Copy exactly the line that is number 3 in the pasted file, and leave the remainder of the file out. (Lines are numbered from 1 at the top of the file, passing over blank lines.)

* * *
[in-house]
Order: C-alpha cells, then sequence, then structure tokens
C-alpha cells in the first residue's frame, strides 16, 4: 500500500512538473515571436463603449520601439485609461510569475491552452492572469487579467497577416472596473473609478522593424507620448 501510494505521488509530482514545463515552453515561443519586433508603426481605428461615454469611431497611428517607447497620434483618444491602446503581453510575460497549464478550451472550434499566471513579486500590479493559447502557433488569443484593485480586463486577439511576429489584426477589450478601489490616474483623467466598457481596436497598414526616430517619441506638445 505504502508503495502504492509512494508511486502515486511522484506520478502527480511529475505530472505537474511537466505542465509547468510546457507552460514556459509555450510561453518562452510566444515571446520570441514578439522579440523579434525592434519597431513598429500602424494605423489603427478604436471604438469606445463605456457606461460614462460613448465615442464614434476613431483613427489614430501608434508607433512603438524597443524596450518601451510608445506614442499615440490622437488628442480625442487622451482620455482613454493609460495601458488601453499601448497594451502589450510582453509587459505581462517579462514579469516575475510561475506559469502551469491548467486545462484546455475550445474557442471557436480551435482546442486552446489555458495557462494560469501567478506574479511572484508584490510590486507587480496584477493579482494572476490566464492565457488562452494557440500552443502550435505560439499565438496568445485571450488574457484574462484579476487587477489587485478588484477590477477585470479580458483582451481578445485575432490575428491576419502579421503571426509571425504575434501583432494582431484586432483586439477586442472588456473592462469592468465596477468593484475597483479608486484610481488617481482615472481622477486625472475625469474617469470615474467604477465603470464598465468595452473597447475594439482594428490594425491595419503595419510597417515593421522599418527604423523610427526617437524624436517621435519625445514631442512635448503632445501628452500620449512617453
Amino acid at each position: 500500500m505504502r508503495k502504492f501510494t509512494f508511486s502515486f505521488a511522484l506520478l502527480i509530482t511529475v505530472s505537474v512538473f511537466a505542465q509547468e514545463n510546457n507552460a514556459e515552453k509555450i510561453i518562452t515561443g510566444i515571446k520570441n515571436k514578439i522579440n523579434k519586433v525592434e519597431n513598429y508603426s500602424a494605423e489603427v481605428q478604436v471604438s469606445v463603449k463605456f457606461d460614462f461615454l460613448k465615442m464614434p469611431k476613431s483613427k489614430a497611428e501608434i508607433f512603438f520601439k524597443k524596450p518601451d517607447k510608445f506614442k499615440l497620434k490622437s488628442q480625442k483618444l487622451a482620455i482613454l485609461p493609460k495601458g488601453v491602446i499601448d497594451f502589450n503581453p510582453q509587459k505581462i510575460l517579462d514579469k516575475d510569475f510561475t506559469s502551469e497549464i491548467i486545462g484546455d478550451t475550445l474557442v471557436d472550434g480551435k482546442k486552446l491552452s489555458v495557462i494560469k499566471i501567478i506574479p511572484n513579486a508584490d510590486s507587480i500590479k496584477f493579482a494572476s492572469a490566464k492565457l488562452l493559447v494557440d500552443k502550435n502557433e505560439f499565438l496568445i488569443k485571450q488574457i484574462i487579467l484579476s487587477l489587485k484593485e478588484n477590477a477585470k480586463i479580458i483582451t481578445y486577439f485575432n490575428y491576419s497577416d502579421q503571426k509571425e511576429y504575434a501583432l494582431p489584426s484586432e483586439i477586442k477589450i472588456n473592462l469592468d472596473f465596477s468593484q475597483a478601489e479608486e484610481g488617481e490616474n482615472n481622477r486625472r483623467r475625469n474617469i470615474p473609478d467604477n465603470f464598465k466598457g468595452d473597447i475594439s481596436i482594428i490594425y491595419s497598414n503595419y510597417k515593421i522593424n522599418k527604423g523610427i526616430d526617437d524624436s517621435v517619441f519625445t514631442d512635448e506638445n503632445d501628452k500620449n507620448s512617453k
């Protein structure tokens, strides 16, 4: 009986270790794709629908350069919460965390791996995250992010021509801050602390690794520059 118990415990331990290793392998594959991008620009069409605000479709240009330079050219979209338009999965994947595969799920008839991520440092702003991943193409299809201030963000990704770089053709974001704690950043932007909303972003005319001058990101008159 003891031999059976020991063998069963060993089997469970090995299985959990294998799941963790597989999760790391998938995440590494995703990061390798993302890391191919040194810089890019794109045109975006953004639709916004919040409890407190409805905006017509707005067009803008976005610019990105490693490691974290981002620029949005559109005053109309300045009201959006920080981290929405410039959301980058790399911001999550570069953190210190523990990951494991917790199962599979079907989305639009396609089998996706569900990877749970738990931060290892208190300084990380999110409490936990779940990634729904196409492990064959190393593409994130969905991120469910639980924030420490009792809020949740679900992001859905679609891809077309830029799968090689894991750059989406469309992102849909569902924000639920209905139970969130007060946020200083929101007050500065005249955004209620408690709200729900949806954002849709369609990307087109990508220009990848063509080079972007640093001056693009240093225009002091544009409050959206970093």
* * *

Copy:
C-alpha cells in the first residue's frame, strides 16, 4: 500500500512538473515571436463603449520601439485609461510569475491552452492572469487579467497577416472596473473609478522593424507620448 501510494505521488509530482514545463515552453515561443519586433508603426481605428461615454469611431497611428517607447497620434483618444491602446503581453510575460497549464478550451472550434499566471513579486500590479493559447502557433488569443484593485480586463486577439511576429489584426477589450478601489490616474483623467466598457481596436497598414526616430517619441506638445 505504502508503495502504492509512494508511486502515486511522484506520478502527480511529475505530472505537474511537466505542465509547468510546457507552460514556459509555450510561453518562452510566444515571446520570441514578439522579440523579434525592434519597431513598429500602424494605423489603427478604436471604438469606445463605456457606461460614462460613448465615442464614434476613431483613427489614430501608434508607433512603438524597443524596450518601451510608445506614442499615440490622437488628442480625442487622451482620455482613454493609460495601458488601453499601448497594451502589450510582453509587459505581462517579462514579469516575475510561475506559469502551469491548467486545462484546455475550445474557442471557436480551435482546442486552446489555458495557462494560469501567478506574479511572484508584490510590486507587480496584477493579482494572476490566464492565457488562452494557440500552443502550435505560439499565438496568445485571450488574457484574462484579476487587477489587485478588484477590477477585470479580458483582451481578445485575432490575428491576419502579421503571426509571425504575434501583432494582431484586432483586439477586442472588456473592462469592468465596477468593484475597483479608486484610481488617481482615472481622477486625472475625469474617469470615474467604477465603470464598465468595452473597447475594439482594428490594425491595419503595419510597417515593421522599418527604423523610427526617437524624436517621435519625445514631442512635448503632445501628452500620449512617453